Wednesday, August 24, 2011

The latest Electoral College Count

Right now the President's national approval rating is hovering right around 40%. That's always a bit deceptive in that the 2012 election is state by state contest where his approval rating can vary greatly. It really doesn't matter that Obama is under 50% in New York, odds are he's going to win there next November. And it doesn't matter that his approval rating is around 25% in Oklahoma; he's not going to even come close in the Sooner State.

It is much more important that his number is around 50% in states like Iowa, Wisconsin, Florida and Virginia (to name a few). There are really nine states that will decide this election: Florida, Ohio, Virginia, Colorado, Iowa, Nevada, New Hampshire, Pennsylvania and Virginia. Of the states he won in 2008 two of them (Indiana and North Carolina) are already out of reach. He can afford to lose Virginia and Florida as well but he has to win most of the rest to be reelected. There's almost no chance he can pick up states he lost to John McCain in 2008 so he must create a "firewall" of states that will get him to 270 Electoral Votes.

Right now I think it is very likely (if the election were held today) he'd probably lose Virginia, Florida and Ohio. If that happened the Republican candidate (now probably Rick Perry) could win without winning any other states. Obama will certainly concentrate a lot of effort in those three states knowing that if he can win at least one of them he'll have a puncher's chance of winning by an eyelash.

He's got another problem: there are several other states that he won in 2008 that are in danger of falling into the GOP column. The biggest one in Pennsylvania. The Keystone State has not voted Republican since 1988 but Obama's numbers are terrible there. If he loses here it really doesn't matter-he loses the election. At the same time he'll have to hold on to Colorado, Iowa, Nevada, New Hampshire and Wisconsin which will not be an easy task. If the GOP cracks this part of the firewall the Republicans will place one of their own in the White House in 2012.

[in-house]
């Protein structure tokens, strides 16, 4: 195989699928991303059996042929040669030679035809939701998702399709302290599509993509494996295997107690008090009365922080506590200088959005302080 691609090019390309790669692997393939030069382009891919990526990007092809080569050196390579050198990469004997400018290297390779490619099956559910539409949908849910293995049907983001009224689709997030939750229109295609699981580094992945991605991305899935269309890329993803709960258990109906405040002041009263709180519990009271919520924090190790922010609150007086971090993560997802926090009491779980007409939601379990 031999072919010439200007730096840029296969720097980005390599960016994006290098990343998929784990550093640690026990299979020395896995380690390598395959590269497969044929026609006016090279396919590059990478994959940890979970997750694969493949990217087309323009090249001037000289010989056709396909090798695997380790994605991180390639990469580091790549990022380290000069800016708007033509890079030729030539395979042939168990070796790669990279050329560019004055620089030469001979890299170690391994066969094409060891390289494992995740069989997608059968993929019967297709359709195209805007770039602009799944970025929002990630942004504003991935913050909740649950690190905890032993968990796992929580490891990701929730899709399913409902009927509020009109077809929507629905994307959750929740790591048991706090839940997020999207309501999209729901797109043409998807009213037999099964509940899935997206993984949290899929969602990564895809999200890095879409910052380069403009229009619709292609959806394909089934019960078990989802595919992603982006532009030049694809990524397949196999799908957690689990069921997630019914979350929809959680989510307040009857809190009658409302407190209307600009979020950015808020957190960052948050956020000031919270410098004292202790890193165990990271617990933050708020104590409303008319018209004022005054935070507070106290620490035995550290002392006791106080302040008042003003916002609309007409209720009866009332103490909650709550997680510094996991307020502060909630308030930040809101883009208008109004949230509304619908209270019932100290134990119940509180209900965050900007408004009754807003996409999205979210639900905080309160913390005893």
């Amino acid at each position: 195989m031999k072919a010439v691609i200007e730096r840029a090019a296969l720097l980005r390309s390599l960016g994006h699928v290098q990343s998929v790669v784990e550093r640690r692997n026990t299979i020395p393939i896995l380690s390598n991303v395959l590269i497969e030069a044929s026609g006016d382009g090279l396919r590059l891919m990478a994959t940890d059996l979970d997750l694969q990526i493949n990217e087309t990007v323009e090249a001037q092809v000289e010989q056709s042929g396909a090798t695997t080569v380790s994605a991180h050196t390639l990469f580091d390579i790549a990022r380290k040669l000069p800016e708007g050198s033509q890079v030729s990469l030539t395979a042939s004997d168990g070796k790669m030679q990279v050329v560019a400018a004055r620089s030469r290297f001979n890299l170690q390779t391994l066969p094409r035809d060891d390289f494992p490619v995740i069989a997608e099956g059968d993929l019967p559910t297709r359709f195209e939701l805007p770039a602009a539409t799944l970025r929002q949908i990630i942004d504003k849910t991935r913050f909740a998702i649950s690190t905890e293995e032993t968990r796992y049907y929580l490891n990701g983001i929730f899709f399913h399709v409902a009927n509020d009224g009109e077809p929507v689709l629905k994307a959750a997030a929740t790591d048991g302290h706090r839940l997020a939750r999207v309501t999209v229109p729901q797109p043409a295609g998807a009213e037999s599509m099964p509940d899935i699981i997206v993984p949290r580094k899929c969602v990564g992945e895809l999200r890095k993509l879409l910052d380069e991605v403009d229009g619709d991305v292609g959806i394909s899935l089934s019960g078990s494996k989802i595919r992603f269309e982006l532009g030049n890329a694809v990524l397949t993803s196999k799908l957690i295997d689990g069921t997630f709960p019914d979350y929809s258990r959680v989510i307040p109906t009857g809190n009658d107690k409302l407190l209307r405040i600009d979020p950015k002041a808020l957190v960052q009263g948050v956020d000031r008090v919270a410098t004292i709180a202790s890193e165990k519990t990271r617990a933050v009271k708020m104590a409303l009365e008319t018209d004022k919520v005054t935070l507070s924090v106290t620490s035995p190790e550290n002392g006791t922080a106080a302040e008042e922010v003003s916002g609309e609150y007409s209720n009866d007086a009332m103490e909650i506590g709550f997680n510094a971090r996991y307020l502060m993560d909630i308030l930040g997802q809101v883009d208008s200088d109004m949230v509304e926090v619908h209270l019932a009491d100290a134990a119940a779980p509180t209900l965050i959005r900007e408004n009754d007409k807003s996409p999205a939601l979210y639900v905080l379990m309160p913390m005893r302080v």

Here's a look at the current vote count:

Safe Republican (24 states, 206 EVs)
Alabama, Alaska, Arizona, Arkansas, Georgia, Idaho, Indiana, Kansas, Kentucky, Louisiana, Mississippi, Missouri, Montana, Nebraska, North Carolina, North Dakota, Oklahoma, South Carolina, South Dakota, Tennessee, Texas, Utah, West Virginia, and Wyoming

Leaning Republican (3 states, 60 EVs)
Florida, Ohio, Virginia

Even (6 states, 55 EVs)
Colorado, Iowa, Nevada, New Hampshire, Pennsylvania, Wisconsin

Leaning Democrat (5 states, 42 EVs)
Maine, Michigan, Minnesota, New Mexico, Oregon

Safe Democrat (12 states and the District of Columbia, 175 EVs)
California, Connecticut, Delaware, Hawaii, Illinois, Maryland, Massachusetts, New Jersey, New York, Rhode Island, Vermont, Washington, District of Columbia

The President clearly has a high bar to meet to be reelected. It will be tough but it can be done. The Independents that no longer support him are not coming back any time soon so we'll see what he does in the coming weeks and months to try to stabilize his approval rating and salvage his Presidency.


The Snitch

Tuesday, August 16, 2011

The Presidential race changes and may change again

Rick Perry's entrance into the GOP Presidential primary will certainly shake up the race. Right now only Perry and Mitt Romney have a shot at securing the nomination. While my friends at Powerline blog think Romney will win the nomination I completely disagree. Perry will probably win or come close in Iowa (he was Agriculture Comissioner in Texas and he's an evangelical) and that will siphon Michele Bachmann's votes. Certainly Romney wins in New Hampshire but Perry will crush him in South Carolina by at least ten and probably fifteen points.

I don't know if pictures showing Perry wearing a pistol while he jogs will resonate with soccer moms (probably not) but he can claim his state created more jobs than all the others combined in the last ten years. In a time when 3,000,000 less people are working than when Obama took office that will be a powerful talking point. He will certainly run an aggressive campaign (unlike John McCain). He's won five times in Texas statewide and is a proven fundraiser and bareknuckle brawler. Just last year he crushed Kay Bailey Hutchinson in the GOP primary for Governor. Up to that time KBH was the most popular politician in Texas and Perry came from behind to beat her by 21 points.